Cross-national connections are created in the economic, political, cultural, social, and environmental domains. Although these dimensions necessarily overlap, it is analytically useful to distinguish them. Economic globalization results when corporations go multinational, either by selling their products in other countries, buying corporations located in foreign countries, or opening branch offices or subsidiaries outside their home country. Multinational corporate expansion, and the consumption of foreign-sourced goods and services, aggregate into exports, imports, and investment relations among national economies. Political globalization, or the formation of international connections among elected officials, bureaucrats, judges, social movement activists, and states, has also generated intense interest. Political globalization results in part through the formation of intergovernmental organizations (IGOs) like the United Nations and the World Trade Organization, and international nongovernmental organizations (INGOs) like the International Committee of the Red Cross. For instance, Anne-Marie Slaughter (2004) shows how political officials, especially regulators and judges, weave a web of global governance and “world order” through international ties formed by these organizations.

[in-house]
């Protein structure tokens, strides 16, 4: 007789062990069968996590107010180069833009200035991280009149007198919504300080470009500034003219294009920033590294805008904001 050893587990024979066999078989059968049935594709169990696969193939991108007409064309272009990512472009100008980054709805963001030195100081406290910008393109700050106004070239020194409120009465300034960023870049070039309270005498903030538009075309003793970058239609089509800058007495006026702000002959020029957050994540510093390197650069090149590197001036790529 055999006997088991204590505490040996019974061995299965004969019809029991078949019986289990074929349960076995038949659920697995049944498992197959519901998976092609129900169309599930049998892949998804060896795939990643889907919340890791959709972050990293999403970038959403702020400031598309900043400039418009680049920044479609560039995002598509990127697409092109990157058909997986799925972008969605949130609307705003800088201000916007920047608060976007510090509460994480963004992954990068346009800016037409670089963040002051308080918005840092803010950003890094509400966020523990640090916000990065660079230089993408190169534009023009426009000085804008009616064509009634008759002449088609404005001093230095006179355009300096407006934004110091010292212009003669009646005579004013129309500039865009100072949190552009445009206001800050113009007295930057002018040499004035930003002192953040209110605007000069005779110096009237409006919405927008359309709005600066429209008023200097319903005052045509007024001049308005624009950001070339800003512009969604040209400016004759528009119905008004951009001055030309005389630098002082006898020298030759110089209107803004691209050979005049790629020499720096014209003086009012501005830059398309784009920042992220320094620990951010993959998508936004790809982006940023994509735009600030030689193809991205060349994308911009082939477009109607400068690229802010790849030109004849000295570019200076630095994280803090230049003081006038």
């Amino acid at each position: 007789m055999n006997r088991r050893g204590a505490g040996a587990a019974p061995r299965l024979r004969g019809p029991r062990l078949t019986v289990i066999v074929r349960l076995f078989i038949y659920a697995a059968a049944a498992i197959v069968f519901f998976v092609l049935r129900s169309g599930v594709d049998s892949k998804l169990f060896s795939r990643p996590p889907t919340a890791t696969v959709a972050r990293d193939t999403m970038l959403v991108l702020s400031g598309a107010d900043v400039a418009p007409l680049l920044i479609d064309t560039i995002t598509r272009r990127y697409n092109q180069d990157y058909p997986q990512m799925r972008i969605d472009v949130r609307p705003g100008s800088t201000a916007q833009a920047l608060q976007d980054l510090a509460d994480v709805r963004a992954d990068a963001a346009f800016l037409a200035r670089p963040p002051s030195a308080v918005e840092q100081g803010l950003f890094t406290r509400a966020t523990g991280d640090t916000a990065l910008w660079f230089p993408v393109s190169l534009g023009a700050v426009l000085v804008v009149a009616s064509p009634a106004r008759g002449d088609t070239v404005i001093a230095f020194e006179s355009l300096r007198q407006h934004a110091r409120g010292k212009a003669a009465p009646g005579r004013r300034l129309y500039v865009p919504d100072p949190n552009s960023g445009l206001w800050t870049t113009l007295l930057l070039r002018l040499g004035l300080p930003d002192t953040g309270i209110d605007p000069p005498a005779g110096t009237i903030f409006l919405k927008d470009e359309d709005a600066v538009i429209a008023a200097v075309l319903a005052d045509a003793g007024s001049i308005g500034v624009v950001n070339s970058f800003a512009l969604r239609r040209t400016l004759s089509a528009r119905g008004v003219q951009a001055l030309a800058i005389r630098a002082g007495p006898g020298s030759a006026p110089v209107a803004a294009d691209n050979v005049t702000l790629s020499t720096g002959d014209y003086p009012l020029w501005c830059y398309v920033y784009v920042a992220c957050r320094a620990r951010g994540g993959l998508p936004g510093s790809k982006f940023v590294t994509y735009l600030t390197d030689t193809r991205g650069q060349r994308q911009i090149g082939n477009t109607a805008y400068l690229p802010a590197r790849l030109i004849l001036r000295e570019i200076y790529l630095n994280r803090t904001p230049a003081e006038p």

In the cultural field, the major world religions, media conglomerates, multinational corporations, and international tourism transmit and translate meaning (embedded in faith traditions, ideas, products, and practices) and symbols across international boundaries. The development of the international communication infrastructure (radio, satellites, intercontinental telecommunication cables) and the rapid expansion of communication technologies (Internet, cell phones, television) foster this process. Closely related is social globalization, or transnational connections formed by mobile individuals as they create social relationships. For instance, the density of international ties across countries grows as migrants maintain connections to their origin countries (e.g., through remitting money back home) while building new relationships in their destination countries (e.g., through work, community, and family).